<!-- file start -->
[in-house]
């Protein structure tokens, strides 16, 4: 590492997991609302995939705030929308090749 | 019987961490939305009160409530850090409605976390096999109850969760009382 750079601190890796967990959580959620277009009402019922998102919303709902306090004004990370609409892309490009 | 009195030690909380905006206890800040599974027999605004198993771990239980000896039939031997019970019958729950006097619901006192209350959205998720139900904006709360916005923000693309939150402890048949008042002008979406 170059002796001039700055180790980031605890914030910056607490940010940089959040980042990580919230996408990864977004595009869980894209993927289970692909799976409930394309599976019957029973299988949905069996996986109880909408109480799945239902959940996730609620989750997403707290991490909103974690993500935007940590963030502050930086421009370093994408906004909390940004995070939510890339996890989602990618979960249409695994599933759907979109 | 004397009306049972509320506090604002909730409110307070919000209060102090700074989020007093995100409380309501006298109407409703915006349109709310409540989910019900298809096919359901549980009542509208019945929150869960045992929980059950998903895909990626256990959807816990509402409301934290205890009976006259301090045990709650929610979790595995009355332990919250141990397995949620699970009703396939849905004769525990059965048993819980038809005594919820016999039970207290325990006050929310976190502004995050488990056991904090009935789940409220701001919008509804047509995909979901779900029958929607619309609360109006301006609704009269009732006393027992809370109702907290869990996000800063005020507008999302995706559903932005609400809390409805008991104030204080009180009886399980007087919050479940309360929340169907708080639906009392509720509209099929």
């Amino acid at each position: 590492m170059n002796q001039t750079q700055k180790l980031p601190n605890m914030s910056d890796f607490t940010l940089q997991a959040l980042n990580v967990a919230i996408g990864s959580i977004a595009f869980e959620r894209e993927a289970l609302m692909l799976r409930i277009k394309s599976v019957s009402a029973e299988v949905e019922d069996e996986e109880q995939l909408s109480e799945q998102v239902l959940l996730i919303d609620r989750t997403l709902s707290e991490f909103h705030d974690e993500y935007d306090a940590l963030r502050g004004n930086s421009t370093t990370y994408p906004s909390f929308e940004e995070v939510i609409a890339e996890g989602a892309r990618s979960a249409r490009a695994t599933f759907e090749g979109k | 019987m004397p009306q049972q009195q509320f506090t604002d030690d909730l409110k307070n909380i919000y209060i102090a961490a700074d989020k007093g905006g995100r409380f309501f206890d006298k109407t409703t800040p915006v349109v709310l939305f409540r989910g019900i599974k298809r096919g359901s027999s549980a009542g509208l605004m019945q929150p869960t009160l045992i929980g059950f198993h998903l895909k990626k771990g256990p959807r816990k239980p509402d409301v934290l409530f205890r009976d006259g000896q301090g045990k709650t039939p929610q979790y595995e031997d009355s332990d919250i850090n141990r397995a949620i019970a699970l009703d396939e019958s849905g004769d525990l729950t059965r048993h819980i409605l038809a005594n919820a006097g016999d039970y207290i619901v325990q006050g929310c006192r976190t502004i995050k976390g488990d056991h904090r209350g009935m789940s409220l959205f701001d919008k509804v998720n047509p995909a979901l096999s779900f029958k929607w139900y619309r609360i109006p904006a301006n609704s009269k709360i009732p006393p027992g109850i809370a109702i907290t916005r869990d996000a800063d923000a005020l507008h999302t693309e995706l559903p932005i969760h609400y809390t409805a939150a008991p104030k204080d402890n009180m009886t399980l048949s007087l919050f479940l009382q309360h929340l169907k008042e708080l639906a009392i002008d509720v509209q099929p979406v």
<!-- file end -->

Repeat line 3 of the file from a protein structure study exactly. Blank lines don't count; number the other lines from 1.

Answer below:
């Amino acid at each position: 590492m170059n002796q001039t750079q700055k180790l980031p601190n605890m914030s910056d890796f607490t940010l940089q997991a959040l980042n990580v967990a919230i996408g990864s959580i977004a595009f869980e959620r894209e993927a289970l609302m692909l799976r409930i277009k394309s599976v019957s009402a029973e299988v949905e019922d069996e996986e109880q995939l909408s109480e799945q998102v239902l959940l996730i919303d609620r989750t997403l709902s707290e991490f909103h705030d974690e993500y935007d306090a940590l963030r502050g004004n930086s421009t370093t990370y994408p906004s909390f929308e940004e995070v939510i609409a890339e996890g989602a892309r990618s979960a249409r490009a695994t599933f759907e090749g979109k | 019987m004397p009306q049972q009195q509320f506090t604002d030690d909730l409110k307070n909380i919000y209060i102090a961490a700074d989020k007093g905006g995100r409380f309501f206890d006298k109407t409703t800040p915006v349109v709310l939305f409540r989910g019900i599974k298809r096919g359901s027999s549980a009542g509208l605004m019945q929150p869960t009160l045992i929980g059950f198993h998903l895909k990626k771990g256990p959807r816990k239980p509402d409301v934290l409530f205890r009976d006259g000896q301090g045990k709650t039939p929610q979790y595995e031997d009355s332990d919250i850090n141990r397995a949620i019970a699970l009703d396939e019958s849905g004769d525990l729950t059965r048993h819980i409605l038809a005594n919820a006097g016999d039970y207290i619901v325990q006050g929310c006192r976190t502004i995050k976390g488990d056991h904090r209350g009935m789940s409220l959205f701001d919008k509804v998720n047509p995909a979901l096999s779900f029958k929607w139900y619309r609360i109006p904006a301006n609704s009269k709360i009732p006393p027992g109850i809370a109702i907290t916005r869990d996000a800063d923000a005020l507008h999302t693309e995706l559903p932005i969760h609400y809390t409805a939150a008991p104030k204080d402890n009180m009886t399980l048949s007087l919050f479940l009382q309360h929340l169907k008042e708080l639906a009392i002008d509720v509209q099929p979406v």